Document Detail


Thromboembolism in inflammatory bowel disease: an insidious association requiring a high degree of vigilance.
MedLine Citation:
PMID:  21455856     Owner:  NLM     Status:  In-Data-Review    
Abstract/OtherAbstract:
Venous and arterial thromboembolism are both serious extraintestinal manifestations of inflammatory bowel disease (IBD). Acquired risk factors seem to play a more prominent role than congenital in promoting thrombotic events. Prevention of thromboembolism is thus mainly aimed at minimizing the acquired/reversible risk factors (e.g., inflammation, immobility, hospitalization, steroid therapy, central intravenous catheters, smoking, oral contraceptives, and deficiency of B vitamins and folate). The diagnosis of venous and arterial thromboembolism is extremely challenging and requires a high degree of vigilance. Deep vein thrombosis and pulmonary embolism may be clinically silent or manifest with only few specific symptoms. Thrombosis of the portal vein system may occur with nonspecific symptoms such as abdominal pain, nausea/vomiting, abdominal tenderness, ascites, and fever. The diagnosis of arterial thromboembolism may also be challenging, particularly when the splanchnic region is involved. Indeed, arterial thrombosis of the splanchnic region tends to be overlooked and misinterpreted as a clinical exacerbation of IBD. Early diagnosis plays a central role in optimizing the therapeutic intervention and reducing the risk of short-term and long-term thrombosis-associated complications. The decision regarding the duration of systemic anticoagulation must take into account the individual risk of intestinal bleeding.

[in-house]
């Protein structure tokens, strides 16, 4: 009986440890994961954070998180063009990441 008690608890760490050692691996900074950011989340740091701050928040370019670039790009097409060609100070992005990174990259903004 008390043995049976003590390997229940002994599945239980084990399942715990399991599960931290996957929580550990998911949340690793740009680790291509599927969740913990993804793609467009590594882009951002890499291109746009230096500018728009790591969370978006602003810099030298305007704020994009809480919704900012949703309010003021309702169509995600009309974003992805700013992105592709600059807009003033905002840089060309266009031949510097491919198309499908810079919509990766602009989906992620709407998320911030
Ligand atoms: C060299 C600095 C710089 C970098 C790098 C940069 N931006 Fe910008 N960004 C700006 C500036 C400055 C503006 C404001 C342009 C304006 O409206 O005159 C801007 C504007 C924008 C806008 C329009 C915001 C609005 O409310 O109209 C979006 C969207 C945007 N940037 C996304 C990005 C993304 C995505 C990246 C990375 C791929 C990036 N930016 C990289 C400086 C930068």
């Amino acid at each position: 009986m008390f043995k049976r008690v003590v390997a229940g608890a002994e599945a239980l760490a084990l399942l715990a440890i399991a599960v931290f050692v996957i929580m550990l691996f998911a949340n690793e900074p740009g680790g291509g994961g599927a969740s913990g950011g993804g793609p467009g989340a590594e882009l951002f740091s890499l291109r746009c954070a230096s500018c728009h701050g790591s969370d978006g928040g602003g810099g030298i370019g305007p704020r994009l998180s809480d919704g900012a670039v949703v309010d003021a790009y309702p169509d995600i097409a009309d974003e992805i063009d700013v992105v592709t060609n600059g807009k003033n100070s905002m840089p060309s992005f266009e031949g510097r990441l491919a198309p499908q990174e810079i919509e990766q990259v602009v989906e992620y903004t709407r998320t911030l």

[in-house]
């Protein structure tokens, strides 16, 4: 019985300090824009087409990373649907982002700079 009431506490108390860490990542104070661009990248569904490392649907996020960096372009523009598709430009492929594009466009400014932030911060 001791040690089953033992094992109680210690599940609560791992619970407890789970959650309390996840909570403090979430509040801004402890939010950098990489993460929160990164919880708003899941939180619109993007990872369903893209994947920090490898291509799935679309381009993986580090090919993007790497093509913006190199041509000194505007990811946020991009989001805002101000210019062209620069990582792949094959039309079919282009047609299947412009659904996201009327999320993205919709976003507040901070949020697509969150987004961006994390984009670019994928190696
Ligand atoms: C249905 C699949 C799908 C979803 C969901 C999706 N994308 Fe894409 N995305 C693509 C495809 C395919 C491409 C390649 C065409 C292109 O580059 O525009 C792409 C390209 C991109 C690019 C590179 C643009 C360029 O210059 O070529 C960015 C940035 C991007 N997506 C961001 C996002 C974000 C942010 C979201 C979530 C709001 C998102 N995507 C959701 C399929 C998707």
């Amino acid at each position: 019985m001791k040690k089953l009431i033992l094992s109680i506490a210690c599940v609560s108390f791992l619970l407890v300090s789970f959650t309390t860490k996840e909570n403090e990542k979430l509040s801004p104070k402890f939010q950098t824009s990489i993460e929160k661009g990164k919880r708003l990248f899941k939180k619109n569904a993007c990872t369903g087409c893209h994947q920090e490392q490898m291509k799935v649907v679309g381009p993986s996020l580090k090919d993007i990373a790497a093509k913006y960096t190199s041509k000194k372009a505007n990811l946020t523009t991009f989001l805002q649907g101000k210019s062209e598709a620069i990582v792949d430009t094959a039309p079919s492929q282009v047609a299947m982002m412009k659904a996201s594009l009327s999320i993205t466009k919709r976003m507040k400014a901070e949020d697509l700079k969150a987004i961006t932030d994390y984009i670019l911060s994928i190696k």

Authors:
Francesco Di Fabio; Pavlos Lykoudis; Philip H Gordon
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Publication Detail:
Type:  Journal Article     Date:  2011-03-31
Journal Detail:
Title:  Seminars in thrombosis and hemostasis     Volume:  37     ISSN:  1098-9064     ISO Abbreviation:  Semin. Thromb. Hemost.     Publication Date:  2011 Apr 
Date Detail:
Created Date:  2011-04-01     Completed Date:  -     Revised Date:  -    
Medline Journal Info:
Nlm Unique ID:  0431155     Medline TA:  Semin Thromb Hemost     Country:  United States    
Other Details:
Languages:  eng     Pagination:  220-5     Citation Subset:  IM    
Copyright Information:
© Thieme Medical Publishers.
Affiliation:
Division of Surgery, Southampton General Hospital, Southampton University Hospitals NHS Trust, Southampton, United Kingdom.
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